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A man walks near the entrance of Anheuser-Busch InBev headquarters in Leuven, Belgium (YVES HERMAN/REUTERS)
A man walks near the entrance of Anheuser-Busch InBev headquarters in Leuven, Belgium (YVES HERMAN/REUTERS)

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AB InBev antitrust woes: A new U.S. thirst for getting tough Add to ...

The new U.S. trustbuster has sprayed cold brew on Anheuser-Busch InBev. William Baer, the Justice Department’s antitrust chief, on Thursday sued to stop the giant brewer’s $20-billion (U.S.) purchase of about 50 per cent of Grupo Modelo. AB InBev had tried to allay competition fears with the deal’s structure.

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The deal seemed a pretty safe bet when it was announced last June. The maker of Budweiser and Stella Artois already owned half of Modelo. The main benefits to AB InBev were supposed to come from outside the United States. And it had a credible plan to skirt U.S. antitrust worries by selling the Mexican brewer’s half-interest in its U.S. distributor and then continuing to supply the distributor with Corona and other Modelo brands under a long-term agreement.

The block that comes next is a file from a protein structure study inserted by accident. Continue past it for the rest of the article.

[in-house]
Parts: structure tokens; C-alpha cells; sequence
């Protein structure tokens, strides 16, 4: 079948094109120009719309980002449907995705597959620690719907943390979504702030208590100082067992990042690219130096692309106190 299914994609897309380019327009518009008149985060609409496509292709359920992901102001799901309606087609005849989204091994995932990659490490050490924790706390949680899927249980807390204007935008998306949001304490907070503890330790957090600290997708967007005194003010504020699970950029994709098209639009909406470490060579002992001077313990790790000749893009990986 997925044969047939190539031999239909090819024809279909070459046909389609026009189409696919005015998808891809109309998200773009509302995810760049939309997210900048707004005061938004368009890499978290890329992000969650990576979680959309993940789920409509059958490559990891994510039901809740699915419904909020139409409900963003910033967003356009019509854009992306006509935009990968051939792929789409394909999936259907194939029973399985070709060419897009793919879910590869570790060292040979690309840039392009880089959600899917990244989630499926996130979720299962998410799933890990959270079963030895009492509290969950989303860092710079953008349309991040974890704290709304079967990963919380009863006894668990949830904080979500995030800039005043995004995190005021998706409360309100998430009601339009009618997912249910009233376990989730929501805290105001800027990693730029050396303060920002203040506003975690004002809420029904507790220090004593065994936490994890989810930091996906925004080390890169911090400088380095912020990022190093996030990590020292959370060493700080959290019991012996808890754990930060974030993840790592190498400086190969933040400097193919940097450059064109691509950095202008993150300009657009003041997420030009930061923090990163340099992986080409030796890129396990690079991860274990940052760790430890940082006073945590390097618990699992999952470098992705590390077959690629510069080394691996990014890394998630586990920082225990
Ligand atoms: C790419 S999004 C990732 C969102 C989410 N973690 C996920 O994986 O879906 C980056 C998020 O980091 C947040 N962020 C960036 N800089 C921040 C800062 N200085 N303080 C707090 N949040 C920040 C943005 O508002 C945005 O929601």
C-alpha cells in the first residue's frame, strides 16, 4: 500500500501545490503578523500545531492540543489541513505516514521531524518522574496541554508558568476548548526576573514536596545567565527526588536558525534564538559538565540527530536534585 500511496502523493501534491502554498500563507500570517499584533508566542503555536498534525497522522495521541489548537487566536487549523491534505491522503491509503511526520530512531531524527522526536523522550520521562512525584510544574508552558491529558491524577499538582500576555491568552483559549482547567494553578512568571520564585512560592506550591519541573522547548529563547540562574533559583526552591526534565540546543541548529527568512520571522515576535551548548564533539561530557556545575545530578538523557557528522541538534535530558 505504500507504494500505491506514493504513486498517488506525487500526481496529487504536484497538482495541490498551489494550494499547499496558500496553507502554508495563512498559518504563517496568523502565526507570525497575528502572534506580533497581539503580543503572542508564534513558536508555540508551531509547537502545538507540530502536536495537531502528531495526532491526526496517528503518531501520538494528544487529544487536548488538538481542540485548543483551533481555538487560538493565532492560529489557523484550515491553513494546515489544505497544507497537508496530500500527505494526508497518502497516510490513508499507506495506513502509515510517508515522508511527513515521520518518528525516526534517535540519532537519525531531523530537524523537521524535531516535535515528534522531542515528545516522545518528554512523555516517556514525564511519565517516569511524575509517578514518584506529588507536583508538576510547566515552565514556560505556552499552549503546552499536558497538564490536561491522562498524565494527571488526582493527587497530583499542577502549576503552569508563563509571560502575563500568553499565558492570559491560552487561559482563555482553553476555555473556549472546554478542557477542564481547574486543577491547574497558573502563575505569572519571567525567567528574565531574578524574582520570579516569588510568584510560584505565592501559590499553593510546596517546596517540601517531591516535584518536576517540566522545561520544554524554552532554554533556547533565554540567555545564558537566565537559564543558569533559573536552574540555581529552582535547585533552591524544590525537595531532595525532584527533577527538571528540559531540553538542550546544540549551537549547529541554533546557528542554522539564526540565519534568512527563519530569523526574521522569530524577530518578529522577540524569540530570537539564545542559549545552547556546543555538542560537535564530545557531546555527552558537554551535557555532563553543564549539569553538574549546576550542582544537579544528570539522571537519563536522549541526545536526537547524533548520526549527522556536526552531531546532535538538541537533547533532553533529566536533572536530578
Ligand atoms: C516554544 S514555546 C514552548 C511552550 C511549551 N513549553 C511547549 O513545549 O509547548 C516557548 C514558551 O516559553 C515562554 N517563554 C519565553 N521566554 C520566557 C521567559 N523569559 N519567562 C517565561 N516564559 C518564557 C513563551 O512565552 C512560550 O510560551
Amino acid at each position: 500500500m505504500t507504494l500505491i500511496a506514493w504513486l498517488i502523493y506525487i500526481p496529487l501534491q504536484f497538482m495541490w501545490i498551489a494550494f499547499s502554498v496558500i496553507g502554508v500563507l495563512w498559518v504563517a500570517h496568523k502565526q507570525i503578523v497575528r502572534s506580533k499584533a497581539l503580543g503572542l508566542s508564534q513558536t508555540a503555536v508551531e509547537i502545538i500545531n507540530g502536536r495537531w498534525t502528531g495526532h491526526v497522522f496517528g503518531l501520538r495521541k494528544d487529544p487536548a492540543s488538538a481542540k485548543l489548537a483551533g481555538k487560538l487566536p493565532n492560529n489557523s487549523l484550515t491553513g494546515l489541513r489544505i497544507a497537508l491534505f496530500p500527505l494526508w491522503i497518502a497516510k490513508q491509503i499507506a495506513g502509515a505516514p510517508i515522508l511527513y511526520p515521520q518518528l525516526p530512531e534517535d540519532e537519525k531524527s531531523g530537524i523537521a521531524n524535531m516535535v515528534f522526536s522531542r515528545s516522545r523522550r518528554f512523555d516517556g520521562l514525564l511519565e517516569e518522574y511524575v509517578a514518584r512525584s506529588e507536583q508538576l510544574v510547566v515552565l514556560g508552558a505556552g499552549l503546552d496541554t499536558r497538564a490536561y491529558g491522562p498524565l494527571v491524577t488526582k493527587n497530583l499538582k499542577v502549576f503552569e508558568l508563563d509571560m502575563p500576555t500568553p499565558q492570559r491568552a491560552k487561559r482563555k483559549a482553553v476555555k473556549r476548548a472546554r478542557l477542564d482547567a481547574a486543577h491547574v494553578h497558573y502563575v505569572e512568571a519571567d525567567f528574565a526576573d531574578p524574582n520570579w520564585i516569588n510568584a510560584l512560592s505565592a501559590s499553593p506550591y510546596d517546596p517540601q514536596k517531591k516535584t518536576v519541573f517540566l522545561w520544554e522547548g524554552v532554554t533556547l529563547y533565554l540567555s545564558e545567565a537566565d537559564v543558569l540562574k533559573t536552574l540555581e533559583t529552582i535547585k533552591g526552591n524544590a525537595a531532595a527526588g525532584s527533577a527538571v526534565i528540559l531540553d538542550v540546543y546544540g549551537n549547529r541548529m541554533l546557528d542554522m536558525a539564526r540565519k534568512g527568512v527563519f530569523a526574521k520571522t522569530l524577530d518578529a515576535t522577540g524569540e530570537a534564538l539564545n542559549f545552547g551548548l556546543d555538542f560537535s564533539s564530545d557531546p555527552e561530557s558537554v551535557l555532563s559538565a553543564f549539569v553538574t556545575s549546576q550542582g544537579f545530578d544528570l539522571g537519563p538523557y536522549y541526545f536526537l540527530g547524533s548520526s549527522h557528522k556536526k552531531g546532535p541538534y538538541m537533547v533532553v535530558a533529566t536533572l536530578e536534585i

But the DoJ reckons allowing AB InBev – the biggest producer of beer sold in the American market – to control the distant third-largest could squelch competition and boost prices. Among other reasons, the department seems to think Modelo currently behaves like an aggressive rival to AB InBev despite the larger brewer’s substantial, though not fully controlling, stake. With the $80-billion U.S. market already highly concentrated, the DoJ concluded the only solution was to try to block the deal.

The hefty drops in the market values of AB InBev, Modelo and Constellation Brands, which owns the Modelo distributor, show that the lawsuit came as a surprise to many. It could signal the return of the strong antitrust policy promised when President Barack Obama took office. His administration gunned down AT&T and T-Mobile USA’s merger and the joint bid by Nasdaq OMX and IntercontinentalExchange for NYSE Euronext, but otherwise its record looks remarkably tame. The DoJ, for instance, challenged mergers, monopolies and the like in Mr. Obama’s first two years only about as often as its predecessor did, according to a Stanford Law School study – although in fairness deal volume was also lower in that period.

Mr. Baer was acting antitrust chief at the DoJ for most of last year, and he was confirmed in the job only in December. Since then, the Federal Trade Commission has ended its investigation of Google. Despite a background that includes signs of willingness to tweak rather than kill deals, Mr. Baer’s move suggests a thirst for tougher enforcement – or at least for a tough-guy reputation. With AB InBev promising a vigorous response, that may be tested.

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